1. ‘Tara’ Prairie Dropseed
Name: Sporobolus heterolepis ‘Tara’
USDA hardiness zones: 3 to 9
Size: 2 to 3 feet tall and wide
Conditions: Full sun; average, well-drained soil
This exceptional dwarf cultivar of our native prairie dropseed is a must-have for every garden, whether worked into mixed plantings or installed en masse as a ground cover. ‘Tara’ stands tall year-round and develops striking orange and red hues each autumn. It also holds its foliage and flowers through winter. If you want extra early-season color, interplant with spring bulbs.
2. Emerald Spreader® Japanese Yew
Name: Taxus cuspidata ‘Monloo’
Zones: 4 to 7
Size: 24 to 30 inches tall and 8 to 10 feet wide
Conditions: Full sun to partial shade; moist, well-drained soil
Most Japanese yew selections grow far too large for their allotted spaces but not Emerald Spreader®. This is the shortest Japanese yew cultivar available and can cover large and shady areas like few other low-maintenance plants can. Its finely textured, dark green needles, held on slightly weeping branches, look especially graceful growing atop and over the edges of walls. Avoid planting Emerald Spreader® in extremely sunny and windy exposures to avoid winter desiccation.
3. ‘Blue Ice’ Amsonia
Name: Amsonia ‘Blue Ice’
Zones: 4 to 9
Size: 1 to 2 feet tall and wide
Conditions: Full sun to partial shade; average soil
‘Blue Ice’ amsonia has proven to be one of our best front-of-the-border-plants-turned-ground-cover. It is easy to establish, and it increases symmetrically in diameter each season. Its glossy, dark green foliage holds up perfectly through the vagaries of our harsh summers and graces our gardens with a soft golden yellow in autumn. ‘Blue Ice’ dons beautiful rich blue flowers borne in tight clusters for several weeks in spring; they then quietly fade away, never needing to be deadheaded.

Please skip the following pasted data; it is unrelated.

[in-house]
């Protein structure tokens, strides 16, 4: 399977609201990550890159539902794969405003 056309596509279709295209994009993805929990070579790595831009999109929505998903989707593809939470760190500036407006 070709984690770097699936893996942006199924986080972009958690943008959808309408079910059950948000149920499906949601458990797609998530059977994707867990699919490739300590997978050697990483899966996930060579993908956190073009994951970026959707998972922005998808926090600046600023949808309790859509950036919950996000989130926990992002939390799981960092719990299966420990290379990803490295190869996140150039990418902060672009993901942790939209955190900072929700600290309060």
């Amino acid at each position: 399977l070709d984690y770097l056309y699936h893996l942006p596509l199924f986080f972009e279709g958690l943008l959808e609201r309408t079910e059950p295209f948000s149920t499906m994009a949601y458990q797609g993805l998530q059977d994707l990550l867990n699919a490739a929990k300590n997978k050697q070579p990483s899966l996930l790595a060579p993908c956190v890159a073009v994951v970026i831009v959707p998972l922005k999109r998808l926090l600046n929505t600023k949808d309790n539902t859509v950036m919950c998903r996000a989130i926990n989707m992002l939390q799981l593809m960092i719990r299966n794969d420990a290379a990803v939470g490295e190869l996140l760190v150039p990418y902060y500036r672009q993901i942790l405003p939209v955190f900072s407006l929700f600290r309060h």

4. Creeping Liriope
Name: Liriope spicata
Zones: 6 to 10
Size: 6 to 12 inches tall and 1 to 2 feet wide
Conditions: Full sun to full shade; average soil
Creeping liriope is one of my favorite ground covers for both sun and shade. This adaptable creeper is semievergreen, grasslike, and drought tolerant enough to fend for itself under large shade trees, where root competition for water can be fierce. It also makes a great turf substitute on low-traffic lawns. Once established, the plant only needs an annual spring mowing to remove the previous year’s growth and edging to keep it within its allotted space for the upcoming season.
Jeff Epping is the director of horticulture at Olbrich Botanical Gardens in Madison, Wisconsin.
Photos: #1, courtesy of American Beauties Native Plants; #2, Doreen Wynja; #3 and #4, Kerry Ann Moore